The combination of Florida’s no-fault laws, subtropical weather, and high percentage of elderly drivers make it the fourth most expensive state for auto insurance. And while most residents end up paying almost $50 more than the national average every month, my research indicates that there are hundreds of dollars in potential savings just waiting to be found — and all it takes is a bit of comparison shopping to find the best Florida car insurance option for you.

When I applied for the state’s minimum coverage, I found that I could save money every year just by picking the right car insurance company in Florida. Of the five quotes I got, Progressive was the best option for me at $890. MetLife followed behind at $1,370. Just because these two companies were the cheapest for me doesn’t mean they’ll be the cheapest for you, though. Getting auto insurance quotes is an insanely customized process, and I’d be a fool to recommend one company as the best for everyone.

The factors that influence how much auto insurance companies will charge you include your age, marital status, driving history, and even your ZIP code. On top of that, each insurer weighs those factors differently. So the best strategy for finding cheap car insurance insurance will always be to compare quotes — and I’d suggest getting at least five.

Expect to spend no more than 10 minutes getting each quote. You’ll probably have most of the general information committed to memory, but there are few things you might need to pull from your vehicle, like its make, model, configuration, and average annual mileage. After that, you’ll check some boxes, click a few buttons, and voila, you’ll have yourself a quote. (And if you really want to knock ‘em out, grab your vehicle’s VIN number that is listed on your proof of insurance — it’ll save time both on the phone and online.)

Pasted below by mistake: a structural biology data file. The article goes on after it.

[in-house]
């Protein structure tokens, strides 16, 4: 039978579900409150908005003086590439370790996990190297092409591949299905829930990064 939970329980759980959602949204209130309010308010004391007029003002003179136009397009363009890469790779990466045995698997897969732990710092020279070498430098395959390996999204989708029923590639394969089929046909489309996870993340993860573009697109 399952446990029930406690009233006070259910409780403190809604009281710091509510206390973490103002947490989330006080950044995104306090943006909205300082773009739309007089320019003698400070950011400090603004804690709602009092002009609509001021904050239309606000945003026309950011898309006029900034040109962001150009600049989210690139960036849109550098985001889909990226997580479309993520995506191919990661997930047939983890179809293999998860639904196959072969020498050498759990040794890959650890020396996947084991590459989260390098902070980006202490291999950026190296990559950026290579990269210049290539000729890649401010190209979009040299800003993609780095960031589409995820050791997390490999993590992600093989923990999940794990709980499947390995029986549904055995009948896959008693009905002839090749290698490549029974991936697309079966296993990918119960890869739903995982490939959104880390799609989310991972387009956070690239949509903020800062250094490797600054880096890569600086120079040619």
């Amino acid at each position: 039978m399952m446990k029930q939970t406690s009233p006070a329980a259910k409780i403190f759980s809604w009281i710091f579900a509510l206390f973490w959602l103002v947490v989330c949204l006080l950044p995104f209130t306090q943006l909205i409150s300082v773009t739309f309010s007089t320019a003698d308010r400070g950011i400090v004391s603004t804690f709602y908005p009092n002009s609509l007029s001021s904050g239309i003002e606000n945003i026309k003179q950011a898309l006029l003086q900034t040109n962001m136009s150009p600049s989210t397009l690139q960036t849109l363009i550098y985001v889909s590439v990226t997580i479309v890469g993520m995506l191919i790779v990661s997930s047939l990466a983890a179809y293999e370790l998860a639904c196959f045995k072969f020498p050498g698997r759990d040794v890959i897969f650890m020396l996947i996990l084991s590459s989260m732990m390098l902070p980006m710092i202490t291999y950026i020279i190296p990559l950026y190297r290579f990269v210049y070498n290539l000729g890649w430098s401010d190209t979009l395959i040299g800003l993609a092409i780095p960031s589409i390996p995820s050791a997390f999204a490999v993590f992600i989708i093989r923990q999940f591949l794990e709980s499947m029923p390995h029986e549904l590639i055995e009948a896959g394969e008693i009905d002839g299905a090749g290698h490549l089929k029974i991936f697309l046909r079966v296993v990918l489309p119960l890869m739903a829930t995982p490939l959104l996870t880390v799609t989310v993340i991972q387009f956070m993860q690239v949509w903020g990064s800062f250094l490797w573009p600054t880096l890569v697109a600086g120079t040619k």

Find the Best Car Insurance

Enter your ZIP code below and be sure to click at least 2-3 companies to find the very best rate.

Our Top 5 Picks for the Best Car Insurance in Florida

I started my search search by getting quotes from these five companies, all of which I’d recommend to anyone in Florida.

Insurer My quote
Progressive $890
MetLife $1,370
State Farm $1,480
Geico $1,704
Allstate $1,722

If you look at the statistics, every driver’s bound to get in a wreck at some point. And when that happens, poor customer service from the insurance agency is a headache that no one wants. Any insurance company worth recommending should have a proven track record of great service and financial stability. That’s why I chose to get quotes with insurers that have the highest JD Power ratings in Florida and have an A.M. Best rating of excellent or better. (For the uninitiated, JD Power is a global leader in customer service surveys and A.M. Best is an organization that evaluates the financial solvency of insurance companies.)